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Originally published July 9, 2014 at 6:37 PM | Page modified July 9, 2014 at 10:03 PM

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Ex-NSA fugitive Snowden seeks extension for Russian visa

Fugitive Edward Snowden has filed the paperwork to extend his refuge in Russia as the July 31 expiration of his asylum grant approaches.


Los Angeles Times

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Edward Snowden, the former National Security Agency (NSA) contract worker who fled to Russia last year after releasing reams of secret U.S. government documents, has filed the paperwork to extend his refuge in Russia, his lawyer said Wednesday.

Snowden has indicated in interviews during his nearly yearlong stay in Russia that he would like to move elsewhere or come home to the United States if he could be assured of getting a fair trial on the espionage charges the U.S. Justice Department has filed against him.

But with little indication from the U.S. government that any deal to repatriate him is in the offing, Snowden, 31, has apparently hedged his bets and gotten a jump on the process of extending his Russian visa, as the July 31 expiration of his asylum grant approaches.

“We have filed documents to extend his stay on the territory of Russia,” attorney Anatoly Kucherena told the Interfax news agency.

Snowden was granted temporary asylum last Aug. 1 after being marooned for more than a month in the transit zone of Moscow’s Sheremetyevo International Airport. He had arrived without a visa for Russia en route to a self-imposed exile in Cuba but was unable to continue on because his U.S. passport had been revoked.

Felony charges were filed against the fired NSA contractor after he revealed classified program files that showed massive surveillance of private citizens’ emails, phone calls and texts in pursuit of terrorists’ communications.

Snowden has said he violated his security-clearance conditions to draw attention to the domestic snooping he believes violates U.S. law. The practices he exposed through collaboration with a journalist for British newspaper The Guardian included clandestine surveillance of millions of foreign citizens’ communications as well as Americans’. His theft of the data raised concerns that China and Russia have access to U.S. national-security secrets.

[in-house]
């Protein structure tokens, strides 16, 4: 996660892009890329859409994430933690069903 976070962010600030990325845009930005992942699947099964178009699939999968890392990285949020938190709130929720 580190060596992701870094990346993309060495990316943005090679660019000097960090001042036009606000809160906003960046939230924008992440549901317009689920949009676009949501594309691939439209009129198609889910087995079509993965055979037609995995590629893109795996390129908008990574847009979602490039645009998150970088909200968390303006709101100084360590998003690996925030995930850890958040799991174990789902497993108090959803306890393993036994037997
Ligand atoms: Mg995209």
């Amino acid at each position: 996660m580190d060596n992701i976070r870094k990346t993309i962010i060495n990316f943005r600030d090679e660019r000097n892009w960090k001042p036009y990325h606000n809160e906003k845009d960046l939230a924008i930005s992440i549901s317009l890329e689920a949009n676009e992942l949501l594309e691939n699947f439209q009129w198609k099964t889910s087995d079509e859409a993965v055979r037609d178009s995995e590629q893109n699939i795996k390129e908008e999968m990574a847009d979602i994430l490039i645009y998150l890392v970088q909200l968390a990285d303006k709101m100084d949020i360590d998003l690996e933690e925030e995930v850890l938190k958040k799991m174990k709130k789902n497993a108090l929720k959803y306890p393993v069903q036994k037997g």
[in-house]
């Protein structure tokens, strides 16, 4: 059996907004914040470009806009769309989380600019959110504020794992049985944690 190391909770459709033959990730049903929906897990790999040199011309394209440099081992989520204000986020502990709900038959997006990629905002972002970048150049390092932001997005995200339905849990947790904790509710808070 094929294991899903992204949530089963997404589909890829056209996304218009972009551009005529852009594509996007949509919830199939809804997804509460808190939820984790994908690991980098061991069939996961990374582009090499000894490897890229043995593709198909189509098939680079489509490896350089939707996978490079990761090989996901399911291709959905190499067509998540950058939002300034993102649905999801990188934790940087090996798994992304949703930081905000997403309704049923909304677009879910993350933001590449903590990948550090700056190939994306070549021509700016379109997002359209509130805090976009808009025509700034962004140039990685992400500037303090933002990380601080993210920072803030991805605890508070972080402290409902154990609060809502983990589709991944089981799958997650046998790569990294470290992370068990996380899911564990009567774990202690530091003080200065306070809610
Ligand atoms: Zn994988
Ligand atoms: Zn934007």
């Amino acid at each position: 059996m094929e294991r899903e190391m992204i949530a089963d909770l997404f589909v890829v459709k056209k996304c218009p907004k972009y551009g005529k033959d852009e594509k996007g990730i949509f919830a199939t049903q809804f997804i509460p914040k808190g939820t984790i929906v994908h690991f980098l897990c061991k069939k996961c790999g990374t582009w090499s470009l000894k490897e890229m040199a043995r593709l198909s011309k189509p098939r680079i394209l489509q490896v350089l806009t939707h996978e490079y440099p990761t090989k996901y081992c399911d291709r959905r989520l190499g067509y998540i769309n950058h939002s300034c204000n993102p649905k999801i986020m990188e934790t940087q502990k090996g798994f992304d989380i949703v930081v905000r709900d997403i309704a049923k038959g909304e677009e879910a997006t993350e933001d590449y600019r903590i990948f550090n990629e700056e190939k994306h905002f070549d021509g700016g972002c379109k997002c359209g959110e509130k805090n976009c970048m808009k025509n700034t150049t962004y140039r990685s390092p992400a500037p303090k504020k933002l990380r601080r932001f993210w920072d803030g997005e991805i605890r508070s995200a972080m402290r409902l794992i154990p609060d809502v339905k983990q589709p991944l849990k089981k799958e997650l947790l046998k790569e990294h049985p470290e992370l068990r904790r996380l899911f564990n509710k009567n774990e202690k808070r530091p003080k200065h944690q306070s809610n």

Snowden’s revelations damaged U.S. relations with an array of foreign governments and sparked national debate on whether the pursuit of terrorism suspects has led to excessive intrusion into the personal lives of millions of people worldwide. His grant of asylum in Russia has also added to the irritations between the U.S. and Russia, which are already feuding over the war in Syria, human rights and more recently Russian aggression against Ukraine.

In a May interview with NBC’s Brian Williams, Snowden said he missed the United States but worried that he would have little chance of getting a fair trial if he returned to face the three felony charges that have been filed against him, each carrying a 10-year prison term on conviction.

Snowden was back in the news Tuesday after it was disclosed that U.S. Secret Service agents had arrested Russian computer hacker Roman Seleznev in the Maldives and transferred him to the U.S. territory of Guam, nearly 5,000 miles away, to face charges associated with the theft of retailers’ computer databases containing 600,000 consumers’ credit-card information. Eight Puget Sound-area restaurants are among the victimized retailers. Seleznev, 30, was described by the Secret Service as “one of the world’s most prolific traffickers of stolen financial information.”

His father, Russian lawmaker Valery Seleznev, told Russian media he suspected his son had been arrested on bogus charges to give the U.S. government someone to offer in trade for the extradition of Snowden.

Material from The New York Times and The Seattle Times archive is included in this report.



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